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Kelly’s wave in La Quinta defeated

Editor’s Note: Pick almost any town and you’ll find “that one building that somehow got through code.” It’s big. It’s ugly. Maybe it makes noise at night in the form of a nightclub or sports bar. But does a wave pool fall into this category? I don’t know. I don’t live in La Quinta, so it’s hard to judge how much a wave pool would disrupt the quality of life in the adjacent golf resorts. But one thing’s for sure, we’ll never find out.

We’ve been following this story closely, presenting both sides to the development issue. Why? It’s a huge moment for surf park projects. Have surf parks fallen out of favor? And will neighborhood groups – even those living in water-thirsty golf resorts – be able to tank the next proposal that comes along? Dave Hilts of the Coachella Valley Surf Club was hoping to have access to the Coral Mountain development for his program that teaches desert kids to surf. He attended several meetings and filed the following report.

The La Quinta City Council was at one time in favor of the Coral Mountain development.

The proposed Coral Mountain housing development that would have featured the KS Wave technology as its center piece went down in defeat with a unanimous decision from the La Quinta City council last night. The Meriweather Development Company and KS Wave Development LLC tried for a third time to convince the public and the council that this would be a great addition to La Quinta and the Coachella Valley by providing a year-round attraction that would draw a younger demographic to the valley, increase housing values and tourism. But Meriweather had an uphill battle as it would have required the city to amend the existing plan for the land and zoning changes to allow higher density short term rentals and the KS wave pool.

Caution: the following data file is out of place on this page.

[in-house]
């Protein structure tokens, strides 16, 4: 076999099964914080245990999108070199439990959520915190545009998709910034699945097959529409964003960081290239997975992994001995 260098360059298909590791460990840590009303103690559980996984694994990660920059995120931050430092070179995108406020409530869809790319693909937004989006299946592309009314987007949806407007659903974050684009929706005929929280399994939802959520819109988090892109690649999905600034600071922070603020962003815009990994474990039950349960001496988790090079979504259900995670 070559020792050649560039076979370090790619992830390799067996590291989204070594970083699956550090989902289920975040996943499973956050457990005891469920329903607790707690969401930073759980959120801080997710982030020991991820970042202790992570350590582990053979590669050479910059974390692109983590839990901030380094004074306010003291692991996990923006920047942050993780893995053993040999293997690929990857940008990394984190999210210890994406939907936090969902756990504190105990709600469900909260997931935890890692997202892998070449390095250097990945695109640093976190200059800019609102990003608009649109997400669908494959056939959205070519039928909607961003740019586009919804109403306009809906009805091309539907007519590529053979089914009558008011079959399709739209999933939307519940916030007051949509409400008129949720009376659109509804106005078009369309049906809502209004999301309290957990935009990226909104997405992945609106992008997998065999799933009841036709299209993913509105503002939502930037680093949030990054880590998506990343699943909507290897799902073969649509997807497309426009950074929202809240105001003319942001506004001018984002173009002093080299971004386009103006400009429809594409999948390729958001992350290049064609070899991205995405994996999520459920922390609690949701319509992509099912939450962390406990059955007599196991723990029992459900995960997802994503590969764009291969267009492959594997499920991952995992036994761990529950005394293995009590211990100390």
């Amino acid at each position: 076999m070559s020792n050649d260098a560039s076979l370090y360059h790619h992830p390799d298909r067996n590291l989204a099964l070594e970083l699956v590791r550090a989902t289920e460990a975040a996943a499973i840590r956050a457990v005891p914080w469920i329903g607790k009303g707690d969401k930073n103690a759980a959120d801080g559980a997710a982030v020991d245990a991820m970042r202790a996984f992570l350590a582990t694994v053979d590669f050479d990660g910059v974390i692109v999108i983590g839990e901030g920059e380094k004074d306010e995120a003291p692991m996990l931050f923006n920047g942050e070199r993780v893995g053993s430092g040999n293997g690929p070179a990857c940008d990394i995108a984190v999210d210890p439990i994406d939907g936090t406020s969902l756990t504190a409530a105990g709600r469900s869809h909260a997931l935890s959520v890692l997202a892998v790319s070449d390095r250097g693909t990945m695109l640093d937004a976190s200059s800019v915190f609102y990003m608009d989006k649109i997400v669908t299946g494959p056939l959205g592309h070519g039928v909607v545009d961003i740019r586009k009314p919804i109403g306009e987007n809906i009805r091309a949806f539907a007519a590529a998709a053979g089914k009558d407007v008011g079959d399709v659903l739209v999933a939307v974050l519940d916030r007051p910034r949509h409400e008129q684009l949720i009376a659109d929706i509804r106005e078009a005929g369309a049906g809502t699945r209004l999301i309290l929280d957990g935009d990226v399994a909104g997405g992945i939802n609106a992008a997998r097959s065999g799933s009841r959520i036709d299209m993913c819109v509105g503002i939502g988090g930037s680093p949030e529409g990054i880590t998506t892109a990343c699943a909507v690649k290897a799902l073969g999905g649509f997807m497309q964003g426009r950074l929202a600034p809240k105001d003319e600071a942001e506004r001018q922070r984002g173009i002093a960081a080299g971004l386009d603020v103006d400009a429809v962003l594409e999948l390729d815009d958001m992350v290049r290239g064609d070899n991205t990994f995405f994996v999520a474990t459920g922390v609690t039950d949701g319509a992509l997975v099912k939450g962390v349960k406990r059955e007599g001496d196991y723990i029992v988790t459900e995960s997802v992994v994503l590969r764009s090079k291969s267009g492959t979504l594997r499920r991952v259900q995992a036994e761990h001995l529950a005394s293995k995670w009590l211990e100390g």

From the start, the communities surrounding the proposed development (which sits under Coral Mountain in the middle of several gated golf course developments) were adamantly opposed to the idea of a wave pool in their neighborhood. And these opponents, mostly retired seniors were well financed and organized.

The timing could not have been worse as California is in the middle of a drought and all residents of California are being asked to reduce water use as much as possible. Also, the evaporation rate that was presented was questioned and opponents believed the water consumption number was underestimated. One of the other issues that had been discussed in past meetings was lighting. This was addressed by lowering the height of the lighting polls from 80 feet to 40 feet. Opponents stated that this would flood into the surrounding communities and disrupt wildlife.

The development would have been wedged between the mountains and the verdant golf resorts.

Noise from the equipment and long hours of operation from 8am to 10 pm with added traffic and congestion to local surrounding streets were also a major issue. The noise concern from bull horns announcing start and ending of sessions was addressed by having a moratorium on any events for two years.

Also, Meriweather proposed a Coral Mountain Surf Foundation that would have distributed .25% of totals sales of homes to support health and social programs in La Quinta and East Valley for low-income communities. Additionally, they would be donating 1000 hours of pool time to local students and non-profit recreation programs entities for the community’s benefit.

Surfers from the Coachella Valley who are disappointed that this project will not go forward should take heart, we will still have three wave pools coming to Coachella Valley. Palm Springs Surf Club is to open soon and DSRTsurf in Palm Desert and the Thermal Beach Club are planned and moving along.


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